Two-thirds of Belgian websites do not comply with GDPR legislation
Universem and Lexing have audited 100 of the largest Belgian websites
The GDPR rules have fundamentally changed data processing. Companies are required to apply a series of safeguards for the use, processing and storage of personal data collected online. These concerns, among other things, cookies. Through a combination of tracking and profiling, cookies have become the most common way to track the behavior of web users in order to send them targeted messages. The processing of personal data collected by cookies must comply with the rules of the GDPR. In addition, their installation and use is also subject to the online privacy law, which is stricter in Belgium as the user must give explicit permission before cookies are installed.
Only 6 out of 100 sites are fully compliant
Universem, in collaboration with Lexing, conducted a study on the application of the GDPR legislation on Belgian websites. The study was carried out on 100 websites of large companies, based on the “Top 5000” of the magazine Trends-Tendances. The selection was made on the basis of turnover and the presence of a .be site.
All sites were studied and analyzed according to different criteria and scored on 18 points. This made it possible to classify them into four categories, ranging from « not at all compliant with the GDPR » to « fully compliant with the GDPR ».
Only 6% of the analyzed sites are fully compliant and score above 15.5 out of 18. Twenty-eight percent score between 11.5 and 15.5 out of 18. This means that 34% of companies are compliant with the majority of the rules and strive to put the protection of their users’ data at the top of their priorities.
28% scored between 6.5 and 11.5 out of 18 and are considered « low compliance ». And the largest group scored less than 6.5 out of 18 and are considered, « not at all compliant with the GDPR ». This study thus shows that 66% or two-thirds of the companies analyzed have not installed sufficient controls and safeguards.
Cookie banners: well established, but that does not tell the whole story!
After the entry into force of the ePrivacy Directive and the GDPR, the number of banners and pop-ups informing Internet users about cookies has increased considerably. The Universem and Lexing study shows that 86% of the sites analyzed have a cookie banner.
Twenty percent of these banners only warn the user that cookies will be installed if he continues his visit (informative banner). Eight percent offer the possibility to refuse or accept all cookies with a single click (single level consent). The majority, 58%, use a more advanced application and offer a selection, sometimes very advanced, of the types of cookies allowed (multi-level consent).
Nevertheless, the researchers conclude that there are still things wrong with the banner allowing visitors to give their permission for cookies. In almost half of the cases, a cookie is already set, before the user has expressed his or her opinion. This also goes against the spirit of the GDPR regulation.
Finally, having a banner is a start, but is not enough to comply with the entire ePrivacy Directive and the GDPR. Sites must also contain more general information about the data processing being done.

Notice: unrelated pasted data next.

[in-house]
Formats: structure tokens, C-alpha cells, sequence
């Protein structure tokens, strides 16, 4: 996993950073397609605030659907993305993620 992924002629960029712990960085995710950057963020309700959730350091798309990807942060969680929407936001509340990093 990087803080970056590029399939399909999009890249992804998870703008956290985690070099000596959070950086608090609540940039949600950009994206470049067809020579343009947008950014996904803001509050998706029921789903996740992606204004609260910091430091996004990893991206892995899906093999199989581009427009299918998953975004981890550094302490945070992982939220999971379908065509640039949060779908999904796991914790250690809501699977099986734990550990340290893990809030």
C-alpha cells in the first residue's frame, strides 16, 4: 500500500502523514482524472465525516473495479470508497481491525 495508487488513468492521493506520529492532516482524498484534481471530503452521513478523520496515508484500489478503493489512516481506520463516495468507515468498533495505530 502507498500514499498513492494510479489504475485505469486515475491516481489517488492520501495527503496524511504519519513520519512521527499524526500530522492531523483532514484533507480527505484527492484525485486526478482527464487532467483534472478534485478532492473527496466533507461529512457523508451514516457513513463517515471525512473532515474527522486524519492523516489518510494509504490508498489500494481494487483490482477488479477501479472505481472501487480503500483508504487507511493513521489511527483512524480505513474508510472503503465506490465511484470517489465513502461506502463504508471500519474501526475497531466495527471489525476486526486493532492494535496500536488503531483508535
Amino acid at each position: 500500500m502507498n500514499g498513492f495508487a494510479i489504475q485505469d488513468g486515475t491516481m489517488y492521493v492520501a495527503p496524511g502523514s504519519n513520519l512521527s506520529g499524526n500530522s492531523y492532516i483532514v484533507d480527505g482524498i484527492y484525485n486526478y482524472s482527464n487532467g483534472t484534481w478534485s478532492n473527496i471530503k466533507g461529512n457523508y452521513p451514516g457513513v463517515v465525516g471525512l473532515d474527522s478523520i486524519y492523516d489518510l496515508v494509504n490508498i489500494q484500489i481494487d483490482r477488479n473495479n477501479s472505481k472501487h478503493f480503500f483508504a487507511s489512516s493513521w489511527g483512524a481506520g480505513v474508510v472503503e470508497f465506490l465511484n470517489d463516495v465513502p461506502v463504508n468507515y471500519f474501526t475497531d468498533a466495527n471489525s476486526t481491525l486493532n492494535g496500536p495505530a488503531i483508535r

Financial penalties and image damage
The Data Protection Authority (DPA) monitors the compliance of digital marketing, analytics and cookies. The risks of investigation and financial penalties are real. They can amount to 4% of the global turnover of the group to which the penalized company belongs.
In addition to the risks of sanctions in case of non-compliance, companies must not lose sight of the fact that Internet users are increasingly aware of their rights and are sensitive to the respect of their privacy. The number of questions, complaints and court rulings regarding data protection and privacy has increased significantly in recent years. Transparency at this level is an important value for the brand image of companies.
Hubert de Cartier, Universem: « Over the last 4 years, we have seen a considerable increase in consumer interest in privacy. They want to know how their data is being used by companies. Organizations can’t ignore this legitimate demand, as it can be detrimental to them, notably through fines, but also through diminishing trust, or even disappearing altogether. We therefore advise our clients to think about a long-term strategy with regard to data collection, marketing strategies and communication. A useful rule of thumb already applies to almost everyone: don’t collect data you don’t need. »
Alexandre Cassart, Lexing: « Beyond the vaguely annoying anecdotal character of cookie banners, all stakeholders must understand the importance of data processing carried out by websites and their necessary transparency. If not, the Data Protection Authority will take care of reminding them by hitting the companies in the wallet. »
The press is talking about it!
- La Libre : Seulement 6 % des sites protègent vos données privées
- La Première : Le marché matinal : Quid du RGPD, 4 ans plus tard ?
- Solutions magazine : GDPR : 66 % des sites web belges pas conformes
- pub.be : Universem et Lexing ont audité 100 des plus grands sites web belges
- CCI mag’ : 2/3 des sites internet belges ne sont pas conformes à la législation RGPD
- Régional-IT : Beaucoup de sites Internet de grandes entreprises toujours pas conformes au RGPD